April 20, 2009
The JICA-RI Director's Research Style -- Interview with Director Dr. Keiichi Tsunekawa, Part II
The JICA Research Institute (JICA-RI) was established on October 1, 2008. Through interviews and reports, this column - JICA-RI Focus - will acquaint the reader with the institute’s international cooperation and development research activities.
Volume II of JICA-RI Focus explores the personal research style of JICA-RI Director Dr. Keiichi Tsunekawa and the research style of the new institute as an organization.
Director Tsunekawa’s Career Path in Development Research
What triggered your interest in developing countries? What has been your most memorable research so far?
I enrolled in university in 1966. It was in the middle of Japan’s high economic growth era when this country finally emerged from its pre-occupation with post-World War II turmoil to realize that there are poorer countries in the world. North-South and Asia-Africa issues were gaining attention, and I found myself intrigued by the southern countries. I probably had a naive sense of justice as a young man, too. I wrote a graduation thesis about Latin America, partly because I liked speaking Spanish with the rolling tongue. I even picked Fidel Castro’s political transition as my Master dissertation topic.
Studying the metamorphosis of Castro, from a young populist into a one-party fascist, I realized that Cuba’s political movements were linked to the failure of its economic growth mode, a breakdown which might be said to summarize the situation of the entire Latin America region. This is what prompted me to establish my field as political economics.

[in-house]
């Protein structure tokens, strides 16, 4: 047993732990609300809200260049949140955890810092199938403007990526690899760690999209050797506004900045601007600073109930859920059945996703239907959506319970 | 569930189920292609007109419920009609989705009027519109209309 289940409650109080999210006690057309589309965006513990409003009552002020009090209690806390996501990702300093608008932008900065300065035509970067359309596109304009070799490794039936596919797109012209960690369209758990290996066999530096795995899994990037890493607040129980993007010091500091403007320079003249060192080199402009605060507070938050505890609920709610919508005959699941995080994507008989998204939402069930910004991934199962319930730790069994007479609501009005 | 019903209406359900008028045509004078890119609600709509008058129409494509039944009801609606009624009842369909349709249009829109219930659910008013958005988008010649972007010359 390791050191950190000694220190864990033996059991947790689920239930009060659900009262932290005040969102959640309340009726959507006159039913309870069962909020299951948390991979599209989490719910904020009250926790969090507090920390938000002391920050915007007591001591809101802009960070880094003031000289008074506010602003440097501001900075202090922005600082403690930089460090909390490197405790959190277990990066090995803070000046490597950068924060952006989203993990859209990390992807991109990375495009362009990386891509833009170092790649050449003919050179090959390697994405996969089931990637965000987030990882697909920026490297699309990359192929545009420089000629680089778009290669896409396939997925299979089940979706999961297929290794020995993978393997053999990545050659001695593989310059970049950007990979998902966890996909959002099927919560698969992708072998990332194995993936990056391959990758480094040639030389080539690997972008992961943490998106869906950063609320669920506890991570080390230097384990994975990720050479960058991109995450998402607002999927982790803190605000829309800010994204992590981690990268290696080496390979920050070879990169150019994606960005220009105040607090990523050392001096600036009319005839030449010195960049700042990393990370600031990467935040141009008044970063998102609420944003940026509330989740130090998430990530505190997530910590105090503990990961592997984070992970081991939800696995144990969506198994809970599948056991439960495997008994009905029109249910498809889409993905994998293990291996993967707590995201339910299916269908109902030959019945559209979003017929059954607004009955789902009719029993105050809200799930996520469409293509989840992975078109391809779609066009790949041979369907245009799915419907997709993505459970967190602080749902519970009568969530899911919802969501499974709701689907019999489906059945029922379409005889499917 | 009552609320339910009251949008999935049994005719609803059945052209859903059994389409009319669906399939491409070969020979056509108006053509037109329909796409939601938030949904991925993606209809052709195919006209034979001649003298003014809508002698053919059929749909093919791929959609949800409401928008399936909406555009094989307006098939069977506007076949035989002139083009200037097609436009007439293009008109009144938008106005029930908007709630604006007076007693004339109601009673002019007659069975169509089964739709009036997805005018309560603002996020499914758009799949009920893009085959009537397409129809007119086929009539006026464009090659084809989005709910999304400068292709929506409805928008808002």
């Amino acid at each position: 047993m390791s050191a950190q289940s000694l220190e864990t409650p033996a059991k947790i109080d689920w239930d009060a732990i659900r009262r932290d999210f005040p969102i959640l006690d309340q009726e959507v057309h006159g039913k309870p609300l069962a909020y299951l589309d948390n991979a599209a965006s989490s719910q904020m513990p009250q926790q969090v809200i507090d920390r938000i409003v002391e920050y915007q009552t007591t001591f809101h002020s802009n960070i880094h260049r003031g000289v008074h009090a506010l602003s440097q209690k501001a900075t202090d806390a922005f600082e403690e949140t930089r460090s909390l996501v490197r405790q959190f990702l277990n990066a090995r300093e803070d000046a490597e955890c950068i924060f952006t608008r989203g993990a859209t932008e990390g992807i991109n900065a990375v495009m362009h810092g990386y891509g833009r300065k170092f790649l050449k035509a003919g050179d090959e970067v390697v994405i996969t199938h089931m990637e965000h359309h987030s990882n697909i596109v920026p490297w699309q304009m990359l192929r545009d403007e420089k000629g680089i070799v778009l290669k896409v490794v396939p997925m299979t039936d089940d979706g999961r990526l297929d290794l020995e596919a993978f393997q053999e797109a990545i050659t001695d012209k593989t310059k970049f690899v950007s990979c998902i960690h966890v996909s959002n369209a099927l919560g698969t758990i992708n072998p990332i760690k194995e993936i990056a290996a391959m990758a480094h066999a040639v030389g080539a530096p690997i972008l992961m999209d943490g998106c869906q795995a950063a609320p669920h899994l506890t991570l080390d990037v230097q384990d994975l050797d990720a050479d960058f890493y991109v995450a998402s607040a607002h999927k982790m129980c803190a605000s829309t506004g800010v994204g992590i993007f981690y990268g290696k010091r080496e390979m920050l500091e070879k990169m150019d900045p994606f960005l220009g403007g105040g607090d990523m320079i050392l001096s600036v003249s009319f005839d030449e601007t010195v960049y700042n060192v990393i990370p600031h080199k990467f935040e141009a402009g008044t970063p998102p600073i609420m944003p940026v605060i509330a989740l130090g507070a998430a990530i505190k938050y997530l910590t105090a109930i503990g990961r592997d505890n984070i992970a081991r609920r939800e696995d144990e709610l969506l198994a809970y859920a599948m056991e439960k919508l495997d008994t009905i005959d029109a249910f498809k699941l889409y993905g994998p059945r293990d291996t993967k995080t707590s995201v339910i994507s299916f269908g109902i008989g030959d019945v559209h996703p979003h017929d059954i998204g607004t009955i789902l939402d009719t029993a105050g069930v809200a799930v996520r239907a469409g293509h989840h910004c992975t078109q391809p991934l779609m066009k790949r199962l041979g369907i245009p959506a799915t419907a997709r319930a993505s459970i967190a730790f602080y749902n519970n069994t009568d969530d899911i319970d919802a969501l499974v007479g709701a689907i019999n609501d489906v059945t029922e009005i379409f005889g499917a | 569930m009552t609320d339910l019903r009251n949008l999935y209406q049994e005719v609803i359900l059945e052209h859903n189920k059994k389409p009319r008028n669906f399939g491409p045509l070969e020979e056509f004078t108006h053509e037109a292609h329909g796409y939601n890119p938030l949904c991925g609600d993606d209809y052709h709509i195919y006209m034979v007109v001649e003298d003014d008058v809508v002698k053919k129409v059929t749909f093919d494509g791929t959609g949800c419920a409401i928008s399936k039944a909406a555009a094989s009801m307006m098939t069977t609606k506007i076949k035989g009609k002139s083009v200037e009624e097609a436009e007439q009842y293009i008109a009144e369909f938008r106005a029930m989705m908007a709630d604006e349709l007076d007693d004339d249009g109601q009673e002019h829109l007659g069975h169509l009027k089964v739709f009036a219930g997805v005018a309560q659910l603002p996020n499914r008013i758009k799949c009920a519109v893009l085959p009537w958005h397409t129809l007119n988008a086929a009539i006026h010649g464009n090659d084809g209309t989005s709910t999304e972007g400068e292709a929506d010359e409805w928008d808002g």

Supporting Young Researchers and Personnel Exchange
What are your plans for supporting your researchers? What kind of career path do you foresee for the young researchers at this institute?
There are two kinds of young researchers: 1) those who have been active in academia, and 2) those who have gained practical experience in the field. The former are capable of writing persuasive papers and formulating positions distinct from the opinions of others. The latter are knowledgeable about specifics and able to point out weaknesses in the explanations offered by conventional theories.
The risk is that researchers with predominantly academic backgrounds will base their conclusions on theoretical factors, possibly overlooking important aspects of complex phenomena. To avoid this risk, it will be useful for them to visit the field often and work with practitioner colleagues. At the same time, it is important for researchers with practical backgrounds to refrain from unduly generalizing their experience. They should understand the importance of finding objective patterns by putting individual experiences in the context of multiple cases and prior studies.
Many are fast learners who can quickly understand what is required so that researchers of both types can influence each other positively in the process of generating synergy.
JICA-RI's Research Style
What kind of research methods and styles do you plan to establish?
Our research will be based on numerical analysis and comparative case analysis, although there could be some research that further explores particular cases. Numerical analysis allows close examination. But development has many unquantifiable aspects and forced quantification could distort the truth; therefore, qualitative analysis will not be overlooked.
Despite its size, JICA-RI is a jack-of-all-trades and has a vast array of research topics; thus, cooperation with other organizations is imperative. We believe that by facilitating joint studies yet taking the initiative, we can promote and publicize our institute’s work.
What would be your words of advice for young researchers, university graduates and graduate students?
We had the tragic experience of losing a selfless aid worker in Afghanistan in August. I am proud that people like him, dedicated Japanese, are engaged in international cooperation worldwide. It would be greatly regrettable for them if we were unable to conduct field research.
I worked at a university until August this year and don’t have practical experiences myself. But at JICA-RI I would like to promote field-oriented research while still retaining the academic.